New Look, Old Truths
The issue you hold introduces a new design for Commentary, as the rather dramatic difference in the appearance of the cover may already have indicated to you. As was true of the three major redesigns that preceded it in Commentary’s 63-year history, the changes are more evolutionary than revolutionary.
This is a fresh coat of paint, a spring cleaning, a bit of moving the existing furniture around the house. It is not an effort to reconceive, reposition, rethink, or re-anything about Commentary.
Inside, you’ll find that articles now feature subsidiary headlines for the first time, to offer you more information about the piece you are going to read before you begin it. And we are now using “pull quotes” (or “readouts”) in the course of articles, also in the hopes of providing greater clarity to a reader about the piece in which they appear.
Most striking, perhaps, is the use of color and ornament. Headlines, pull quotes, and initial capital letters will appear in color, the first sustained use of it in the magazine’s history. Ornamental patterns also appear throughout, from the cover to the first pages of each section in the magazine. (The new design is the work of Roger Black and his colleagues Miriam Nicklin and Foster Barnes, along with Commentary’s art director, Carol Moskot.)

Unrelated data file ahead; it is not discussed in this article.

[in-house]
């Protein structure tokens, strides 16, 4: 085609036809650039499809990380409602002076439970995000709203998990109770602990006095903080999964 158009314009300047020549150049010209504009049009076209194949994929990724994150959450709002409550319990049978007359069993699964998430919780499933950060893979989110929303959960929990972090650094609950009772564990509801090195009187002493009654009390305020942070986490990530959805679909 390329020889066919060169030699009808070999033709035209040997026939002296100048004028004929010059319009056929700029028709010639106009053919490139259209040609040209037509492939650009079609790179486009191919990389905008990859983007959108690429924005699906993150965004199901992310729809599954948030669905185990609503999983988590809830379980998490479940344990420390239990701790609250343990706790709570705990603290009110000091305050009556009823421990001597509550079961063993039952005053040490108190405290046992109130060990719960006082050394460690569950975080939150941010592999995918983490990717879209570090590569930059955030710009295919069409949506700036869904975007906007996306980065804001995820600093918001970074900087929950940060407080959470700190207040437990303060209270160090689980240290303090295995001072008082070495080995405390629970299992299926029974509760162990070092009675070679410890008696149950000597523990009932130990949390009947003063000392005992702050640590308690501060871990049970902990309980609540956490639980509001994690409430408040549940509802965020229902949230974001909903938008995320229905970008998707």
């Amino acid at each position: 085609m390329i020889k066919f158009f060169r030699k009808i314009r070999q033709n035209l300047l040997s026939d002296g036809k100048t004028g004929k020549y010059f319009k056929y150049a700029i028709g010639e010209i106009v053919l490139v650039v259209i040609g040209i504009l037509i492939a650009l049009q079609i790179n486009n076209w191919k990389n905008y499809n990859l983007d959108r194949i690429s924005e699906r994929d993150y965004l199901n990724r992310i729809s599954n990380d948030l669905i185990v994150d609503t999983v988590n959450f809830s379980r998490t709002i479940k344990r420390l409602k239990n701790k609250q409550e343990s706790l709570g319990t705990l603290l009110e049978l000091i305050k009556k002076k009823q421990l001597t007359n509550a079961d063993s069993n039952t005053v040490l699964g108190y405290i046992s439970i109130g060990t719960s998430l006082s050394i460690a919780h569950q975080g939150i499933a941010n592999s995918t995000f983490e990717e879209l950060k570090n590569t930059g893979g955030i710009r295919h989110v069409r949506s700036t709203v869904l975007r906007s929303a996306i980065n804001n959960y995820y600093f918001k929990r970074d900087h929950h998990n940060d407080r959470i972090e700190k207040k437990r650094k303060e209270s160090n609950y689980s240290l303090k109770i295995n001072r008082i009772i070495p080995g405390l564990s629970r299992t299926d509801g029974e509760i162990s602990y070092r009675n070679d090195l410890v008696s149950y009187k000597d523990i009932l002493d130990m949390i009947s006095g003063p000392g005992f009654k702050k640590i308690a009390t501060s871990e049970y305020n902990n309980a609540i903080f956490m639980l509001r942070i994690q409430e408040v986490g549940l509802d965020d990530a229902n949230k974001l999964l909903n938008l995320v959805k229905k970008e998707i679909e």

Why ornamentation rather than all-out illustration or photography? We wanted to make it clear that Commentary will remain what it has always been: a magazine in which words are paramount and therefore will not be in contention with any other means of communication on the page, as they are in so many other publications whose visual aesthetic sometimes seems to overwhelm every other aspect of presentation.
In addition, Commentary is a monthly uniquely concerned with the great tradition that grows from the Hebrew Bible, and I found myself oddly conscious throughout the design process of the commandment forbidding graven images, “any likeness of any thing that is in heaven above, or that is in the earth beneath, or that is in the water under the earth.”
The most substantial change you will find in the back of the magazine. We are inaugurating two new sections that will henceforth take the place of Books In Review and Observations. The first new section, Politics & Ideas, features essays on and reviews of works on matters political, ideological, and historical. The second, Culture & Civilization, is the place to find writing about fiction, literary biography, the lively arts, and the popular arts.
“New Look. Old Truths.” That phrase, which will appear on our promotional material in the months to come, really does represent what we were trying to do. I hope you think we have succeeded.